Working memory (WM) is a mental whiteboard for top-down management and short-term information storage. The central function of WM in cognition depends on this control. From WM, we can choose what to keep, read out, or delete and change the contents. However, what neural processes underlie such adaptable control is still being determined.
Routine tasks that require working memory, such as baking, require remembering general rules and specific content for each instance. A new study suggests a novel explanation for how the brain manages such cognitive demands’ general and specific components.
According to a new study conducted by scientists at MIT’s Picower Institute for Learning and Memory, the Karolinska Institute, and the KTH Royal Institute of Technology in Stockholm, Sweden, the brain creates distinct spaces in the cortex for each general rule and controls those patches with brain rhythms.
This system explains how the brain can consistently understand a process even when the details change. It also answers a few questions that neuroscientists have had about the physiological operations underpinning working memory.
Earl K. Miller, Picower Professor in MIT’s Department of Brain and Cognitive Sciences, a member of the Picower Institute for Learning and Memory, and co-senior author of the study in Nature Communications, said, “Your brain can instantly generalize. If I teach you to follow some rules, like remembering C, A, and B and putting them into alphabetical order, and then I switch the contents to F, D, and E, you wouldn’t miss a beat. Your brain can do this because it represents the rules and the contents at different physical scales. One can just be plugged into the other.”
Working memory tasks, he explains, are governed by an interplay of brain rhythms at different frequencies. Slower beta waves carry information about task rules and selectively yield faster gamma waves when performing operations like storing information from the senses or reading it out when the recall is required. These waves operate on networks of millions of neurons, only a small number of which store the individual items of information relevant at any given time.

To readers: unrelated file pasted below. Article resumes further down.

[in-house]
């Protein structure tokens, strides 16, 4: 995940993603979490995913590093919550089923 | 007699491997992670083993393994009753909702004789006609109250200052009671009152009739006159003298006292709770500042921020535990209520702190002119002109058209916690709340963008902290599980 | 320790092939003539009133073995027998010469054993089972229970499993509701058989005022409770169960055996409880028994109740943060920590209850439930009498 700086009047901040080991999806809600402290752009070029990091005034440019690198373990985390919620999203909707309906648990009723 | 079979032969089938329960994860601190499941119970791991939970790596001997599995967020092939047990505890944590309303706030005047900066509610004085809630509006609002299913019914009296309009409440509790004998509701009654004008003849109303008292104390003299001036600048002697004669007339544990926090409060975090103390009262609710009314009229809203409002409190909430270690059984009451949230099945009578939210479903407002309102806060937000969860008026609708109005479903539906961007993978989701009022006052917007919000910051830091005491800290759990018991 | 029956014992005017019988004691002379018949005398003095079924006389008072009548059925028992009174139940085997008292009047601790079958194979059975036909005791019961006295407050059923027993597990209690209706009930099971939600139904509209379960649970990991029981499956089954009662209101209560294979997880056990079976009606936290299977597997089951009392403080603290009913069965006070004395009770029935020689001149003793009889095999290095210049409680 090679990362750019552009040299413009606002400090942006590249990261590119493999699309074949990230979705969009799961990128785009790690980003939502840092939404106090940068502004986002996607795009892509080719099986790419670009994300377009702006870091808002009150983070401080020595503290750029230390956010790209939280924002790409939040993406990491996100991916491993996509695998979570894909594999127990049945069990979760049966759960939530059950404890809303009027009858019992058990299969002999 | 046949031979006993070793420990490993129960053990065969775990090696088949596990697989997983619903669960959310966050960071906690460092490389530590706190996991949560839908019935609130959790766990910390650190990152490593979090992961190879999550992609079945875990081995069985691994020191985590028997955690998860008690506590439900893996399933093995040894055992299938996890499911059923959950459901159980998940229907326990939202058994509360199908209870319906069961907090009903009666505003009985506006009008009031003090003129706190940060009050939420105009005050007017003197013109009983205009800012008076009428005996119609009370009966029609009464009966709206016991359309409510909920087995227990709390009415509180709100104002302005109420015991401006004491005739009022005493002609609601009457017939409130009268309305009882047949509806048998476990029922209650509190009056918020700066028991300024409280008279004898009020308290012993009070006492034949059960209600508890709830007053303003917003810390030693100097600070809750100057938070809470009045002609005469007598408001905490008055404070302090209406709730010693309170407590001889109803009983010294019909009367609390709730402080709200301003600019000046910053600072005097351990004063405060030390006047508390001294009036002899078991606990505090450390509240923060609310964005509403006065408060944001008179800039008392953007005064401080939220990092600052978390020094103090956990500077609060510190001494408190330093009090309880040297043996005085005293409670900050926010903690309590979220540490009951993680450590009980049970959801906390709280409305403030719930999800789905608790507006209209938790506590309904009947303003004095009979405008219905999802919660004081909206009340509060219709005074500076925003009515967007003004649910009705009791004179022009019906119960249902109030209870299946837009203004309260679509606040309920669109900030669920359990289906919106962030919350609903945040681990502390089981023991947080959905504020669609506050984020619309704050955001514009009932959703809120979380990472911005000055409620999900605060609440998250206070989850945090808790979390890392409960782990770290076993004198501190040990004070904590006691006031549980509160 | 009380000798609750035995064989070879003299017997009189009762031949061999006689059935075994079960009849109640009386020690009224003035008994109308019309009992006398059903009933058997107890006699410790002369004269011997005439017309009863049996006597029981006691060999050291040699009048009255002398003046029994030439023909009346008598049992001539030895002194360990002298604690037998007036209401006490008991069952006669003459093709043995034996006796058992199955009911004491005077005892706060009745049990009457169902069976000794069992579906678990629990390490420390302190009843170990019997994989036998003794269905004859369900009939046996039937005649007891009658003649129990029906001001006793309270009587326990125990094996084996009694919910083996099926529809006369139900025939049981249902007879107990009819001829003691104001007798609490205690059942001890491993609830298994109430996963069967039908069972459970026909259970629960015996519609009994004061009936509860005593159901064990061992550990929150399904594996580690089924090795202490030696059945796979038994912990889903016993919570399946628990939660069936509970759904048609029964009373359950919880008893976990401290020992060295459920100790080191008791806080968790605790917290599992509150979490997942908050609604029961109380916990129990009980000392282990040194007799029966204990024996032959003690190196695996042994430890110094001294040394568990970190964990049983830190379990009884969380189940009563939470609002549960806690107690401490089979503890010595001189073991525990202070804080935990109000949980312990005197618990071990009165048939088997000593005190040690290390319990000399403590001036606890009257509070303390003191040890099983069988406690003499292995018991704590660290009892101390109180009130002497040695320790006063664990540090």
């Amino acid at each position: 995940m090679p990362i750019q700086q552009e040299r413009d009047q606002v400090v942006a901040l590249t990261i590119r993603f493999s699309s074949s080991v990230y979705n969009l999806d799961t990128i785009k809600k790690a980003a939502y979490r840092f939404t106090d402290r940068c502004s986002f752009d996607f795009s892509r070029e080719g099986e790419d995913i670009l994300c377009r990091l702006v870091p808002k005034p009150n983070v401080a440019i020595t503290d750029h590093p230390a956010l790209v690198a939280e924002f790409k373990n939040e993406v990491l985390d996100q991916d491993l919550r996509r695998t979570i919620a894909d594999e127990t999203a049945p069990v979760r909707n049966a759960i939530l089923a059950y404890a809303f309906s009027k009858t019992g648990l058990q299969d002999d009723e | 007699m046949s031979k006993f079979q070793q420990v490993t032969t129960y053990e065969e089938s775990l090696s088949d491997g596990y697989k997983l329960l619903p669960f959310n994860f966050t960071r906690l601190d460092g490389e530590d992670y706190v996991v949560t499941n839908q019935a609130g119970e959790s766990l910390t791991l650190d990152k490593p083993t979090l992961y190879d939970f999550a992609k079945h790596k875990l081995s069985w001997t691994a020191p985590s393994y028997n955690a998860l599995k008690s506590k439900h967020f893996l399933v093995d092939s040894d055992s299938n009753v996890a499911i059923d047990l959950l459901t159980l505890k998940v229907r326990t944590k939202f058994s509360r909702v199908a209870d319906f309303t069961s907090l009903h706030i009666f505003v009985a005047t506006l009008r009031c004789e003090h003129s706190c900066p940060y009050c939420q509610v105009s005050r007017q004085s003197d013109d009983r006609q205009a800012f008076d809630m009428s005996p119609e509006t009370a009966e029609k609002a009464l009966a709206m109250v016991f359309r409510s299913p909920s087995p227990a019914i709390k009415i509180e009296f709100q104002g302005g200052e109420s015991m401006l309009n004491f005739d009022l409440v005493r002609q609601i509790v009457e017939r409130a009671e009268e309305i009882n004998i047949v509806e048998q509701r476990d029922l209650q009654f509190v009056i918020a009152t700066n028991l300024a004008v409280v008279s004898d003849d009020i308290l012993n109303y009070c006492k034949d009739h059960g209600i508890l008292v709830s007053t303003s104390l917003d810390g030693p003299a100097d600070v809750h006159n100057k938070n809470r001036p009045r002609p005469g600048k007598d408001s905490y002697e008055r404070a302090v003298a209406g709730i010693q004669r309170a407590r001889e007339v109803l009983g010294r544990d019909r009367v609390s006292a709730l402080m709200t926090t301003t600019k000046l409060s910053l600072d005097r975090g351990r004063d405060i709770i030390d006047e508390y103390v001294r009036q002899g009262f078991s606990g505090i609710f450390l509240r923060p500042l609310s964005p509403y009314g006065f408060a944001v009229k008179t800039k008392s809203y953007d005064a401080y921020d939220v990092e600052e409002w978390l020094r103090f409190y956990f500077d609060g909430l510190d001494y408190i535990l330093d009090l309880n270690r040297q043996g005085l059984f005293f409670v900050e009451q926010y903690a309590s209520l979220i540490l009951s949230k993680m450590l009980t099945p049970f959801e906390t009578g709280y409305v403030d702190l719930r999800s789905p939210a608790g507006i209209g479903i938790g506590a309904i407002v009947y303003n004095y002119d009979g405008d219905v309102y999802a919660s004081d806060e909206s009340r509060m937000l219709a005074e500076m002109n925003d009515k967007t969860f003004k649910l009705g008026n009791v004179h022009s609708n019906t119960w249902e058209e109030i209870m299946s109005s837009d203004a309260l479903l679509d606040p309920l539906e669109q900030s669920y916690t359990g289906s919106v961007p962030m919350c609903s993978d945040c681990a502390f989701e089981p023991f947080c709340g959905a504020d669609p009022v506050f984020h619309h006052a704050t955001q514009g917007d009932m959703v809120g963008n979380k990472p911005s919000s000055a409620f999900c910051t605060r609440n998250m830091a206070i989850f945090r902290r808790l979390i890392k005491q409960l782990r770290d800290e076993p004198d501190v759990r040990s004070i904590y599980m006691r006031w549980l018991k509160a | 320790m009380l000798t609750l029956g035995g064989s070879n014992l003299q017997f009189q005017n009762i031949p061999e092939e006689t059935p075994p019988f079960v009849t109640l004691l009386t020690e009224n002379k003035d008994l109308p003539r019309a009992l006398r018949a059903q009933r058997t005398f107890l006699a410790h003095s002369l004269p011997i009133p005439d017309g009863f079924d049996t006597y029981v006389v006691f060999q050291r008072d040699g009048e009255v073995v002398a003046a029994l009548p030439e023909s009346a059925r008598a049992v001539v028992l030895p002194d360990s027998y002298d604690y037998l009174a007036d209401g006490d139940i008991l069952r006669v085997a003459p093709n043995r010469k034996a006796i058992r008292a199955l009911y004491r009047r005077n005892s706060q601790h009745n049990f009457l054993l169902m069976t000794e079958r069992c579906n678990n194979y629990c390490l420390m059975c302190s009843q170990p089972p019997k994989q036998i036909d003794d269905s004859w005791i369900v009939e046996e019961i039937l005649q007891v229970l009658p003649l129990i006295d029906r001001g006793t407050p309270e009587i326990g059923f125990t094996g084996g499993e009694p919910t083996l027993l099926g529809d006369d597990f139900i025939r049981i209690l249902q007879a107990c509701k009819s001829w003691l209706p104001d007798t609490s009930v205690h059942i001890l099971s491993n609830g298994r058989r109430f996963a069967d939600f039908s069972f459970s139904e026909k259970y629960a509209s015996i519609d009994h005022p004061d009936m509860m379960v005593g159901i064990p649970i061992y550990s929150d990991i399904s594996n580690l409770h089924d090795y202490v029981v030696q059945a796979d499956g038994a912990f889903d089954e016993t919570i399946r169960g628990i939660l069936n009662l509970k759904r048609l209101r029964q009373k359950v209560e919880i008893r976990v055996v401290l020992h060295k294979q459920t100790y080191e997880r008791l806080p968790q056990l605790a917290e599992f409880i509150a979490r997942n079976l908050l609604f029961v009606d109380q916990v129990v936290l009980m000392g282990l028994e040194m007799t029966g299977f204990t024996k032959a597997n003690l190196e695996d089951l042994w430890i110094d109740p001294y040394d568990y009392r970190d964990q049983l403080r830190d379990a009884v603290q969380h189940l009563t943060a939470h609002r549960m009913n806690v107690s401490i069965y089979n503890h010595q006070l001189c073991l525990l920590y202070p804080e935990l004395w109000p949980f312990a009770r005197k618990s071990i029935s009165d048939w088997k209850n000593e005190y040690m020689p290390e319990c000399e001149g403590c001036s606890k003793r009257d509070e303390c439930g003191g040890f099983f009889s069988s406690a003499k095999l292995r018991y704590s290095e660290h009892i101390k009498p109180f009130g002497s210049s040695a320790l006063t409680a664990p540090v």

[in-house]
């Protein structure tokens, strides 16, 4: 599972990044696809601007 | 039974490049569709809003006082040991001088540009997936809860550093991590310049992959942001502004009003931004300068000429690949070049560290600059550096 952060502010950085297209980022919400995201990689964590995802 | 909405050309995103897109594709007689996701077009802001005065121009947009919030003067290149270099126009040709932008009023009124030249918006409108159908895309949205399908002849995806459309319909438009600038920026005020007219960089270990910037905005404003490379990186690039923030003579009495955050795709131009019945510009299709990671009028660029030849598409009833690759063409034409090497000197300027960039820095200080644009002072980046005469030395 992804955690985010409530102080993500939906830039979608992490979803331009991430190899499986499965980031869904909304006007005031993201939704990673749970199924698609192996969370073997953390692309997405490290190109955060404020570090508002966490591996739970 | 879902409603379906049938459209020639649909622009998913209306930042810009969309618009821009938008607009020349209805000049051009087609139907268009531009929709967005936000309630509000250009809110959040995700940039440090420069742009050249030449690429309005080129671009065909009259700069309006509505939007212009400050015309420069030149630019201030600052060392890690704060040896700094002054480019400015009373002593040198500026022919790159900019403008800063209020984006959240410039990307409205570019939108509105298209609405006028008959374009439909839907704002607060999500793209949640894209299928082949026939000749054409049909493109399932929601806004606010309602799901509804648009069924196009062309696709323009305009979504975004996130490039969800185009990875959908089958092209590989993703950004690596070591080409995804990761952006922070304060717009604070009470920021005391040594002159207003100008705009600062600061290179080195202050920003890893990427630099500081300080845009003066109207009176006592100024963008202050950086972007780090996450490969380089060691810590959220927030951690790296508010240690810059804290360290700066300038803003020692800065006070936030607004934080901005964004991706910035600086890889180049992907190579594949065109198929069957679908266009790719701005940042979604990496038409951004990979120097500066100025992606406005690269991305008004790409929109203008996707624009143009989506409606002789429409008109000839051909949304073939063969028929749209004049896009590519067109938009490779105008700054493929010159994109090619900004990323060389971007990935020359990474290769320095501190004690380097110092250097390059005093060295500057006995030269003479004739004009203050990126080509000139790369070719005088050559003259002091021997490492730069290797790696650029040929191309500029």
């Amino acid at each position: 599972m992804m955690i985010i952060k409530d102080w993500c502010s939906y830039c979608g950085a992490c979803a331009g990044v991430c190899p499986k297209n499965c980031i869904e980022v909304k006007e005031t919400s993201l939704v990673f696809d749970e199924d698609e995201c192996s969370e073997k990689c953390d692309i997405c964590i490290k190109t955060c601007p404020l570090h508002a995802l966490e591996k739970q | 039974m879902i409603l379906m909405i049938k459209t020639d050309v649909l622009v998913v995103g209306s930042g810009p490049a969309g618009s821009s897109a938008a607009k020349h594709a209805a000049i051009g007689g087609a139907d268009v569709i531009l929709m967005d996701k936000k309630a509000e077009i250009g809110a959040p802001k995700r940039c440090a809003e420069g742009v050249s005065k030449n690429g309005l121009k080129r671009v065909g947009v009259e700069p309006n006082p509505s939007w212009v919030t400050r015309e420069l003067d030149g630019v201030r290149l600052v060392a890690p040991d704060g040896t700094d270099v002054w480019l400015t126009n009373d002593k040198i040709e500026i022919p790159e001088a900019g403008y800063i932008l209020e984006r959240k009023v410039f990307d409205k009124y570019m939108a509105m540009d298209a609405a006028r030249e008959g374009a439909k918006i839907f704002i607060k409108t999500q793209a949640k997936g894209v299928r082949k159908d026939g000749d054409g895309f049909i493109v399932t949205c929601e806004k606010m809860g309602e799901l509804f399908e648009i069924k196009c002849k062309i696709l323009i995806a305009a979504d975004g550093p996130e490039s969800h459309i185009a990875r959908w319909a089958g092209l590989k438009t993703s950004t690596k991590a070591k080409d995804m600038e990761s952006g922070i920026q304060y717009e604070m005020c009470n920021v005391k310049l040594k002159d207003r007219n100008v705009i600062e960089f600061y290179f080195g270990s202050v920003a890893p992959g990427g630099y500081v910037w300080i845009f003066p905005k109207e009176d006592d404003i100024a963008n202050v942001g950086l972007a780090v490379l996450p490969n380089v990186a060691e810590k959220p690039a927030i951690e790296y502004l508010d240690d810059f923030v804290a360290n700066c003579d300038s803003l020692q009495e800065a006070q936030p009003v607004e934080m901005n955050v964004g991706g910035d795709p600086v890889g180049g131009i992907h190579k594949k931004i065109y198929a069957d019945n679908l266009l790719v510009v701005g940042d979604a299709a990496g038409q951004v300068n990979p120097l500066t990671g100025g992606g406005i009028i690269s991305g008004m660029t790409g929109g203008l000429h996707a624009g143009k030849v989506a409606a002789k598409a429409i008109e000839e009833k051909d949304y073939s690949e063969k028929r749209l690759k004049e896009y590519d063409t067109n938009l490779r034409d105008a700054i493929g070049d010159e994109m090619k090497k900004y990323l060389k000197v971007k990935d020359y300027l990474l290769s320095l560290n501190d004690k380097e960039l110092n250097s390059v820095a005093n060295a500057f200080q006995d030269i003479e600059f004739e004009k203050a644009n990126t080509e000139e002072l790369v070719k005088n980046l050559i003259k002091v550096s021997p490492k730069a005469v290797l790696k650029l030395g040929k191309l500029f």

Neurons that carry information about specific items can be found everywhere. Some become more electrically excited than others in response to different task rules.
How, then, can these somewhat imprecise rhythms selectively control the proper neurons to do the right things at the correct times? Why are redundant and dispersed neurons whose spiking is related to particular things? What causes “350 degrees” to specifically activate one neuron when it needs to be stored but not another with the same information when it needs to be recalled?
According to the theory of spatial computing, even though individual neurons that represent information items may be dispersed throughout the cortex, the rules that apply to them depend on the region of the network they are in. The pattern of beta and gamma waves determines those patches.
Lundqvist said, “By analyzing a lot of single neurons throughout the years, we had always wondered why so many of them appeared to behave similarly. Regardless of whether they preferred the same external stimulus, many neurons shared similar activity patterns during working memory. And these patterns switched from task to task. It also appeared that neurons closer together within the prefrontal cortex shared the same pattern more often. It started us thinking that memory representations might dynamically flow around in the prefrontal cortex to implement task rules.”